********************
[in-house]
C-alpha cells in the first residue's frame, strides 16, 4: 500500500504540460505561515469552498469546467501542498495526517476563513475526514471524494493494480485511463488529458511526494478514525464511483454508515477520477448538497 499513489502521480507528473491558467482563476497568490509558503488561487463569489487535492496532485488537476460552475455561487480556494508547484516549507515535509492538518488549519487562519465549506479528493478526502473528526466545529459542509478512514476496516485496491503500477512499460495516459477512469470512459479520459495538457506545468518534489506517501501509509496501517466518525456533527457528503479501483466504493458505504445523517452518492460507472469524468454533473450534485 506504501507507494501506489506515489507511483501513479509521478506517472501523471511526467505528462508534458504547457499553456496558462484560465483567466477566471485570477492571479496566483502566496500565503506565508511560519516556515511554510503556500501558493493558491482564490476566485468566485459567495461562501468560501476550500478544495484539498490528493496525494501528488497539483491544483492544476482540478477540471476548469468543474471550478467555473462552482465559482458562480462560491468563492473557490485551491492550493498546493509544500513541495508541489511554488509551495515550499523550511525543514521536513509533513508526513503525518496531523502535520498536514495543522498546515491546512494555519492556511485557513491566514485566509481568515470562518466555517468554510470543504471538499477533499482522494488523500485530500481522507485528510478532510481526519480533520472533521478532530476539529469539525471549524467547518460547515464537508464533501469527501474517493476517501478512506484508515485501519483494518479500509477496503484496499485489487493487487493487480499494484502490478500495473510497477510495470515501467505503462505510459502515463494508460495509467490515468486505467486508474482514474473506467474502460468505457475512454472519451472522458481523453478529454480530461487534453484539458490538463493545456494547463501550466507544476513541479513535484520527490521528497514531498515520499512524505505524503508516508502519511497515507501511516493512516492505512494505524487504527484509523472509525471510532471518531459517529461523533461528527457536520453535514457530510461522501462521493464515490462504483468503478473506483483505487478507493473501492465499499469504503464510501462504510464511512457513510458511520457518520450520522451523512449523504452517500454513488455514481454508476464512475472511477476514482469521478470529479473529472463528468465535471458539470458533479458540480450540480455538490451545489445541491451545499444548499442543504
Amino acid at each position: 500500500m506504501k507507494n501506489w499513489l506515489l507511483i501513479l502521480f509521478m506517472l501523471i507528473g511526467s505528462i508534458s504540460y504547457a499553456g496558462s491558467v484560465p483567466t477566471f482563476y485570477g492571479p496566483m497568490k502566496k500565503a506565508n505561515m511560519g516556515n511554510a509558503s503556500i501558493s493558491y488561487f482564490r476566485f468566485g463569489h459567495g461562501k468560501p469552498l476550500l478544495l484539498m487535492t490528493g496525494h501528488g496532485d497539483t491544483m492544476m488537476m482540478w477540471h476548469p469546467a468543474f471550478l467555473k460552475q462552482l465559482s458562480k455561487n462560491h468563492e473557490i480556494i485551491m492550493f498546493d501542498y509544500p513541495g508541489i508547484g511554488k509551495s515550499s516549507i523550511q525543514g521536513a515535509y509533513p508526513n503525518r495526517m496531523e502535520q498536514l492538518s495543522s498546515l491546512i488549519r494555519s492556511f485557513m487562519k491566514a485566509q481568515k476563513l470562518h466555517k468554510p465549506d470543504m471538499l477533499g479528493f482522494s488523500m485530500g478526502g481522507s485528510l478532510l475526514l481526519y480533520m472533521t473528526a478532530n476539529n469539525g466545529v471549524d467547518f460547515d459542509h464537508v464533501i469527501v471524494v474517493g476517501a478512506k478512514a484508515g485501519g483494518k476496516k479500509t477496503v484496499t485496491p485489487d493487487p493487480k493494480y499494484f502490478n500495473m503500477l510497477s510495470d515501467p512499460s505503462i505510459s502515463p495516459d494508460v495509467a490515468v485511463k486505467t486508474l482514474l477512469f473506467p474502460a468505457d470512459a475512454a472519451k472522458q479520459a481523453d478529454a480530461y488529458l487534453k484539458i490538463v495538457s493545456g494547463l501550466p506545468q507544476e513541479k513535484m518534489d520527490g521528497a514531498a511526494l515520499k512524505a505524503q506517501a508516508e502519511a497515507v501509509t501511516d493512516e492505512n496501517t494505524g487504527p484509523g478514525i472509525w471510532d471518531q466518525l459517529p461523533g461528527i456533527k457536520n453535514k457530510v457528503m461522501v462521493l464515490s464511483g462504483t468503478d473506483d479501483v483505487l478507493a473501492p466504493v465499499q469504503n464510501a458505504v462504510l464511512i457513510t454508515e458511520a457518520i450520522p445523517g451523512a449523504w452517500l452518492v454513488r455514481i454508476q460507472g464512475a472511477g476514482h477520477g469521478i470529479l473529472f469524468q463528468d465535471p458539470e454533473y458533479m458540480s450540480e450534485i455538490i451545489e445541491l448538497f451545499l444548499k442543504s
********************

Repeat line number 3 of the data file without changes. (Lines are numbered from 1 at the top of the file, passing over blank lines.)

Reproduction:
Amino acid at each position: 500500500m506504501k507507494n501506489w499513489l506515489l507511483i501513479l502521480f509521478m506517472l501523471i507528473g511526467s505528462i508534458s504540460y504547457a499553456g496558462s491558467v484560465p483567466t477566471f482563476y485570477g492571479p496566483m497568490k502566496k500565503a506565508n505561515m511560519g516556515n511554510a509558503s503556500i501558493s493558491y488561487f482564490r476566485f468566485g463569489h459567495g461562501k468560501p469552498l476550500l478544495l484539498m487535492t490528493g496525494h501528488g496532485d497539483t491544483m492544476m488537476m482540478w477540471h476548469p469546467a468543474f471550478l467555473k460552475q462552482l465559482s458562480k455561487n462560491h468563492e473557490i480556494i485551491m492550493f498546493d501542498y509544500p513541495g508541489i508547484g511554488k509551495s515550499s516549507i523550511q525543514g521536513a515535509y509533513p508526513n503525518r495526517m496531523e502535520q498536514l492538518s495543522s498546515l491546512i488549519r494555519s492556511f485557513m487562519k491566514a485566509q481568515k476563513l470562518h466555517k468554510p465549506d470543504m471538499l477533499g479528493f482522494s488523500m485530500g478526502g481522507s485528510l478532510l475526514l481526519y480533520m472533521t473528526a478532530n476539529n469539525g466545529v471549524d467547518f460547515d459542509h464537508v464533501i469527501v471524494v474517493g476517501a478512506k478512514a484508515g485501519g483494518k476496516k479500509t477496503v484496499t485496491p485489487d493487487p493487480k493494480y499494484f502490478n500495473m503500477l510497477s510495470d515501467p512499460s505503462i505510459s502515463p495516459d494508460v495509467a490515468v485511463k486505467t486508474l482514474l477512469f473506467p474502460a468505457d470512459a475512454a472519451k472522458q479520459a481523453d478529454a480530461y488529458l487534453k484539458i490538463v495538457s493545456g494547463l501550466p506545468q507544476e513541479k513535484m518534489d520527490g521528497a514531498a511526494l515520499k512524505a505524503q506517501a508516508e502519511a497515507v501509509t501511516d493512516e492505512n496501517t494505524g487504527p484509523g478514525i472509525w471510532d471518531q466518525l459517529p461523533g461528527i456533527k457536520n453535514k457530510v457528503m461522501v462521493l464515490s464511483g462504483t468503478d473506483d479501483v483505487l478507493a473501492p466504493v465499499q469504503n464510501a458505504v462504510l464511512i457513510t454508515e458511520a457518520i450520522p445523517g451523512a449523504w452517500l452518492v454513488r455514481i454508476q460507472g464512475a472511477g476514482h477520477g469521478i470529479l473529472f469524468q463528468d465535471p458539470e454533473y458533479m458540480s450540480e450534485i455538490i451545489e445541491l448538497f451545499l444548499k442543504s